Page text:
Bitterly regret getting that cartoon character carved into your calf on your 18th birthday? Don't feel quite as passionate about Betty or Bill as you used to? All is not lost. Tattoo removal is possible, and here's how it's done.
Years ago, when your ill-advised tat was being rendered, the tattoo artist used an electric tattoo machine to insert pigment into the dermal layer of your skin by rapidly and repeatedly rupturing your skin's top layer. The more evenly this was done, the easier it is to remove the pigment later, as it will all be located at the same depth.
Since the 1980s, lasers — beams of high-intensity, single-color light — have been the standard tools used for tattoo removal, because they offer a bloodless, low risk, effective method with minimal side effects. Removal procedures are done on an outpatient basis, usually over the course of a series of visits. Patients may or may not require topical or local anesthesia.
According to Discovery Fit & Health, the type of laser used to remove a tattoo depends on its pigment colors. (And if you're unsure whether you'll want to remove a tattoo you're planning to get, opt for dark ink: Yellow and green are the hardest pigments to remove; blue and black are the easiest.) [Are 'I Love Mom' Tattoos Still Popular?]
Lasers remove tattoo ink by delivering short pulses of intense light that pass harmlessly through the top layers of skin and get absorbed by the tattoo pigment below. The energy from this laser light causes the pigment to break down into small particles that can then be removed by your body's immune system. The healthier, better hydrated, and more well-rested you are, the better job your immune system will do clearing away these fragmented pigment particles.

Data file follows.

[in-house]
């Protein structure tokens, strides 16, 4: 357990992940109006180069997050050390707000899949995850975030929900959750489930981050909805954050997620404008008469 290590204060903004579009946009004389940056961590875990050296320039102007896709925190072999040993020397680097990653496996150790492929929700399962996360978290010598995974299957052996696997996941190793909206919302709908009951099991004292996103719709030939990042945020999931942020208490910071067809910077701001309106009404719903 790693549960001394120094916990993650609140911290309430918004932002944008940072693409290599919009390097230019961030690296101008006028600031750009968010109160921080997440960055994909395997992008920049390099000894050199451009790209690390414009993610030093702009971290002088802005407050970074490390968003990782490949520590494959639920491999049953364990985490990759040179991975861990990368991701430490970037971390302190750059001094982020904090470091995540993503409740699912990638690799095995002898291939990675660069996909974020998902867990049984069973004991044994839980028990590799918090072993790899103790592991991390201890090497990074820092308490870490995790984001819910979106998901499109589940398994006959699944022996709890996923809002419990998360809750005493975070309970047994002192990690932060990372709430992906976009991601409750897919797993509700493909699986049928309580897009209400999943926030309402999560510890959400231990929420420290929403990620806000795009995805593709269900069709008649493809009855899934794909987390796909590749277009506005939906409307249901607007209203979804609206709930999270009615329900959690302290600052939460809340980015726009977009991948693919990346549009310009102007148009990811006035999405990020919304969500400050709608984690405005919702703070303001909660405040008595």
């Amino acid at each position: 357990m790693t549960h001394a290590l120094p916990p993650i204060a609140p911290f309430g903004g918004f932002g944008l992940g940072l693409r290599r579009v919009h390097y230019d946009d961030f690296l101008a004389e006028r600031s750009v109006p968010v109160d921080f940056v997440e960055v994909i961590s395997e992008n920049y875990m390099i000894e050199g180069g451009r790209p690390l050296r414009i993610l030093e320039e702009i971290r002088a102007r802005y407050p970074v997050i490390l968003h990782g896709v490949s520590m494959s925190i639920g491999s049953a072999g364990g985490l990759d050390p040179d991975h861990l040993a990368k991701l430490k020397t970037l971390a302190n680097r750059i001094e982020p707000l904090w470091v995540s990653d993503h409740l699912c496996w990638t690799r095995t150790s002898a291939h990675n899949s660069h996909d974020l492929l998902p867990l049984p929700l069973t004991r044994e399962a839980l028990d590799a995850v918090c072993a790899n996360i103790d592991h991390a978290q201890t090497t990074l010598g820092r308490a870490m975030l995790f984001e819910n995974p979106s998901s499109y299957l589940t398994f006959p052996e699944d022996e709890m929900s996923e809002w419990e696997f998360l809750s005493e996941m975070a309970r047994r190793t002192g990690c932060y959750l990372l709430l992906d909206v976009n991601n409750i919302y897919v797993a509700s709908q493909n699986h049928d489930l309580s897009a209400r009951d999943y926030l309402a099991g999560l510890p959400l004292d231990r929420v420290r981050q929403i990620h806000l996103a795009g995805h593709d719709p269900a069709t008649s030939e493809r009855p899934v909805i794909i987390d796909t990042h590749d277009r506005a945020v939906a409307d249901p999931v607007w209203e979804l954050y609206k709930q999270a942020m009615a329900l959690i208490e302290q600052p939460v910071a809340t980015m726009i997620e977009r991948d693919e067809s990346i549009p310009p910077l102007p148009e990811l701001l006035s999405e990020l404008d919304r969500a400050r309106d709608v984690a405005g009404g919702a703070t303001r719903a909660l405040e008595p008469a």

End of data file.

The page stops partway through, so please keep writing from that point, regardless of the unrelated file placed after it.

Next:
No mistake shall go completely unpunished, however. Tattoo removal hurts a little. The impact of the laser pulses has been described as similar to hot specks of bacon grease splashing on your skin, or having a thin rubber band snapped againt your arm. Furthermore, it requires several laser treatments separated by three week interims to remove an average-size tattoo. After each treatment, your skin will be sensitive and may form a scab. In the weeks following the procedure, the pigment in the treated area gradually fades.
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